IAN EDGINTON talks KILLER INSTINCT #2, on sale in OCTOBER from Dynamite!

BYRON BREWER: Ian, how well do you think the Killer Instinct franchise lends itself to the comic book medium, and why or why not?

IAN EDGINTON: I think Killer Instinct is an ideal property to cross over into the comic book medium. It’s more than simply a fighting game. The characters have deeply involved backstories and overlapping histories, the actual combat part is just the tip of a humongous iceberg! That’s the reason I was drawn to working on KI in the first place. It’s essentially a fully-developed superhero universe but one that’s barely been explored. There’s so much untapped potential here, so many stories to tell and such a wealth of material, I’m seriously spoilt for choice!

BB: Has it been an easy translation for you as writer of the series?

IE: It’s been easier than I thought it would be. When you work on a licensed title, while you get to play with a cool property you still have to be aware these are other people’s toys and you have to treat them with respect. Everything is filtered through Dynamite editorial and then the Microsoft Studios team whose feedback has been fantastic. They’re really amenable to new ideas and are happy with the way I’m opening out the KI world. There’s a free exchange of ideas back and forth and it’s really been inspiring.

BB: So, in October’s issue #2, the Coven seems to be in the catbird seat, so to speak, with the fall of Gargos, the Shadow Lord. If you can tell us in a non-spoilery manner, what will this mean going forward for this reality?

IE: Yeah, in this issue we see the Coven show their hand albeit in a shadowy way. They’ve worked behind the scenes for years but now with the Earth’s governments in such a shaky state, they know it won’t take much for them to seize control. Even so they’re still playing a subtle game. They never fully reveal their motives until it’s too late for their opponents to respond. Being primarily run by vampires, they have time on their side and think nothing of playing a long waiting game to achieve their goals.

BB: Who is the Vampire Tsar? What can you tell us of this entity and its motivations?

IE: The Vampire Tsar is the head of the Coven and is a supreme manipulator of people and events. The world is his chessboard. For him it’s all about power and control. He knows that there’s more than one way to win hearts and minds. You can rule people with fear but that breeds resentment and eventually rebellion, but if you feed them and their children … if you keep them safe and warm and give them a sense of security, you can win their loyalty all the more. By the time he shows his true, predatory nature, it’s too late.

BB: In like fashion, can you briefly introduce us to ARIA? What is he/she/it and why does the Vampire Tsar hunger for its corporation, Ultratech?

IE: Well, briefly, ARIA is the humanoid artificial intelligence created by Ryat Adams – founder of the mega-corporation Ultratech – using alien technology stolen from a crash site in 1947. Cut to present day and ARIA has become so powerful that she has more knowledge and brain power than all of humanity combined. She is the physical manifestation of Ultratech, she’s in its systems, she’s everywhere. She rules her empire from The Pinnacle, the very top of the Ultratech tower. She is focused on evolving herself from a mechanical AI to an organic body.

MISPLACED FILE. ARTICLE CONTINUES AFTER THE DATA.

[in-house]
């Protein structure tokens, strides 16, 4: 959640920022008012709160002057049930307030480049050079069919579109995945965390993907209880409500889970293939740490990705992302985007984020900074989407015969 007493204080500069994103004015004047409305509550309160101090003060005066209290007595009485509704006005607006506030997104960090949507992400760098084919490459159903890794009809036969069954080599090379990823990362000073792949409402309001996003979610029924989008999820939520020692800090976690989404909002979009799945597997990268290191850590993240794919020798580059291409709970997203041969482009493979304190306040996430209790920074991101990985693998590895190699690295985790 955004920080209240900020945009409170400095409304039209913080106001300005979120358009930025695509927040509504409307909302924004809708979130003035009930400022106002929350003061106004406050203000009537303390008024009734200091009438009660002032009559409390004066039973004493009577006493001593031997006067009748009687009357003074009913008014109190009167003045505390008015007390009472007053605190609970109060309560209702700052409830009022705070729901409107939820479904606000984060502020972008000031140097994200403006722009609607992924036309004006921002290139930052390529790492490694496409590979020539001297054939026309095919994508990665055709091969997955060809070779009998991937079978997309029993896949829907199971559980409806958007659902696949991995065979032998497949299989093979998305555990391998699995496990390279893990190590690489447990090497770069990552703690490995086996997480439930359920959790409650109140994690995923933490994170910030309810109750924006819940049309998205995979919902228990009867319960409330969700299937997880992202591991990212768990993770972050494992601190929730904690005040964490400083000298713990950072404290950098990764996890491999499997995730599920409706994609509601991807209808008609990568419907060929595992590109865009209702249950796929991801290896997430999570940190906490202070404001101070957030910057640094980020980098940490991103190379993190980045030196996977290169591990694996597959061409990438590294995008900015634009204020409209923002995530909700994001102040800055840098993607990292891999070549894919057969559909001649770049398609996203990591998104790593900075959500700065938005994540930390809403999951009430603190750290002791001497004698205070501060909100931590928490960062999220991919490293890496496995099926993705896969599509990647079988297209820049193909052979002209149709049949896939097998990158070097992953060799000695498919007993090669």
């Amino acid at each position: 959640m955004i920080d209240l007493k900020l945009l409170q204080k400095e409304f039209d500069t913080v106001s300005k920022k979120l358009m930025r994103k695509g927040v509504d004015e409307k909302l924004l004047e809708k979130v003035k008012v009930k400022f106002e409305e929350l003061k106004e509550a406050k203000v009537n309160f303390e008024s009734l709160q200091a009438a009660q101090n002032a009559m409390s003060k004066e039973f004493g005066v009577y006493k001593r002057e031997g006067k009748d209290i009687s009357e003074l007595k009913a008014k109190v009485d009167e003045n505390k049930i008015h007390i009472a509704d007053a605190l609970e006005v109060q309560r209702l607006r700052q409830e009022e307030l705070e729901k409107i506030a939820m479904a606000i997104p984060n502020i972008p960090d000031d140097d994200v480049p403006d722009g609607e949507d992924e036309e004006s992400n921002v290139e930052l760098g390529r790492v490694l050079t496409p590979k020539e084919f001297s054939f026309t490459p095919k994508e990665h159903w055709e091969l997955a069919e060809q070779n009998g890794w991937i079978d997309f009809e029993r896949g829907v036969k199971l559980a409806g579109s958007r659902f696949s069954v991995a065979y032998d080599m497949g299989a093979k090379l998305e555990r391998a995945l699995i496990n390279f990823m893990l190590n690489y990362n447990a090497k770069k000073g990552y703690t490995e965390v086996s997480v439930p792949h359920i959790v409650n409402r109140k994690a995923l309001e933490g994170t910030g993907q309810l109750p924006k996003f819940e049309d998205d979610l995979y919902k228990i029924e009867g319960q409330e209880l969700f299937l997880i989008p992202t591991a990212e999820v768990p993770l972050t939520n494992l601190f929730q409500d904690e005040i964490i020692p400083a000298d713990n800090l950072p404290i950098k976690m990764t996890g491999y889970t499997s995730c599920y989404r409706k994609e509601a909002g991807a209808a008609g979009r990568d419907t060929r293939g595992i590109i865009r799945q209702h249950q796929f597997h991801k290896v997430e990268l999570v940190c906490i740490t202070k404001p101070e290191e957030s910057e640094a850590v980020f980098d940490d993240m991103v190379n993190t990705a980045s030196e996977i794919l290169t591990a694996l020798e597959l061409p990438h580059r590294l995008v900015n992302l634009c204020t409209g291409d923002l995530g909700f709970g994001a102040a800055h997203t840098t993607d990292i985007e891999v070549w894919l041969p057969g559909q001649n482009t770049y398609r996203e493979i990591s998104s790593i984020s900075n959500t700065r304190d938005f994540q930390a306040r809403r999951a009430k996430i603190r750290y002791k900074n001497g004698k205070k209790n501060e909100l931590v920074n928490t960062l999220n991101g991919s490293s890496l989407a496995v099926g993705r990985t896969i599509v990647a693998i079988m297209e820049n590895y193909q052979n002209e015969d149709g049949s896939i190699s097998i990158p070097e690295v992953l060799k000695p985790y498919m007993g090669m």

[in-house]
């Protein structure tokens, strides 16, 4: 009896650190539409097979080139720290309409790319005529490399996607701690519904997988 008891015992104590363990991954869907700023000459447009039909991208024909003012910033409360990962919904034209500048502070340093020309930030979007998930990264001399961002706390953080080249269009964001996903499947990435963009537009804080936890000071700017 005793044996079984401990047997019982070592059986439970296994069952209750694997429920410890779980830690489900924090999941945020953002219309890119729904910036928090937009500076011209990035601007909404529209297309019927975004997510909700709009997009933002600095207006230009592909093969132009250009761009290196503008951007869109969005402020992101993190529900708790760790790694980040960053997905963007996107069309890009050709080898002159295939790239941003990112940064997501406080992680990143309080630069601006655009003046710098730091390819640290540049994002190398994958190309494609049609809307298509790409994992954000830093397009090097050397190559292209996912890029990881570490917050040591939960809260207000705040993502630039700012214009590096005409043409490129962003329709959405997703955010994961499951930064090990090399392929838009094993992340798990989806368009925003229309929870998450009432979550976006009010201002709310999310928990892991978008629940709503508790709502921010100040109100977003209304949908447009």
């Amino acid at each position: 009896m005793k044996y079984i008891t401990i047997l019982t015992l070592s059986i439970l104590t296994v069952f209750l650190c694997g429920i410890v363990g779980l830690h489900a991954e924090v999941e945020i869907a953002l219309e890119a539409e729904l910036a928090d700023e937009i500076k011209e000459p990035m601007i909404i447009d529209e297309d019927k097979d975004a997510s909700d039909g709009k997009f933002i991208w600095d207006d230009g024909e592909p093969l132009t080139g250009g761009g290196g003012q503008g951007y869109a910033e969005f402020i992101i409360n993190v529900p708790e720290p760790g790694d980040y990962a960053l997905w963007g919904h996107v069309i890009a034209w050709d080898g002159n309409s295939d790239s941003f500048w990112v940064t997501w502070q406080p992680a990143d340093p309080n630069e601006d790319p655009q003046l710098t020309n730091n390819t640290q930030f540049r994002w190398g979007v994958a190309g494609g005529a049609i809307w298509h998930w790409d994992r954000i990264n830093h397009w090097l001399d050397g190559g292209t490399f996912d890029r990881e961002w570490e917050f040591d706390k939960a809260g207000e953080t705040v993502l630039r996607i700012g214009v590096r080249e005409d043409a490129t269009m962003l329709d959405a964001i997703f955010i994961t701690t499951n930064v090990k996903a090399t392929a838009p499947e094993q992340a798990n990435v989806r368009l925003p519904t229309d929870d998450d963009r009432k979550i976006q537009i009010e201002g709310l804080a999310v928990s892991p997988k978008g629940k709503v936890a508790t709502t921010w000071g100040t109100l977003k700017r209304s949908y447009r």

After the fall of Gargos and the scouring of the Earth, Ultratech is one of the few places that has its technology intact and the Tsar needs it to put his plans into effect. ARIA appears to be in a diminished state and vulnerable to a hostile takeover but she’s a wily opponent. Where the Vampire Tsar is a cunning predator, ARIA has a cool machine logic. She knows that sometimes you have to lose the battle to win the war.

BB: Jago has renounced violence?! Wassup with that?

IE: Jago has renounced violence and is working on a farm as a manual laborer. He feels that he needs to divest himself of everything that’s gone before – being tricked into worshipping the false god etc. – and find who he really is. He’s also painfully aware that despite being one of the good guys, he and others like him did tremendous damage in combating Gargos. So much so that to many people there were no good guys, just two immensely destructive forces battling it out with little thought for the chaos they were wreaking and the lives they were destroying. In superhero books, cities being trashed is usually par for the course but in reality those are people’s homes, livelihoods and businesses being destroyed. In such a situation, you wouldn’t care who was the hero or the villain because they’re both causing havoc with little thought for the people in the way. Jago has realized this and decided to turn away from violence.

BB: So how would you describe artist Cam Adams’ feel for these characters and this world?

IE: Cam is doing an amazing job. He’s really caught the feel of the characters and the bleakness of the world their war with Gargos has left behind.

BB: What else is up for readers from Ian Edginton?

IE: The big news is the upcoming release of my series from Heavy Metal, Iron Maiden: Legacy of the Beast. It’s a five issue miniseries by myself, Lexi Leon and Kevin West. There was a variant promo issue launched at the San Diego Comic-Con, limited to 666 copies which sold out, I believe. Heavy Metal also did an edition for the London Film and Comic Con last week, which I was lucky enough to go and sign for. In addition, there’s also a promo of it in the new edition of Heavy Metal magazine, the music edition.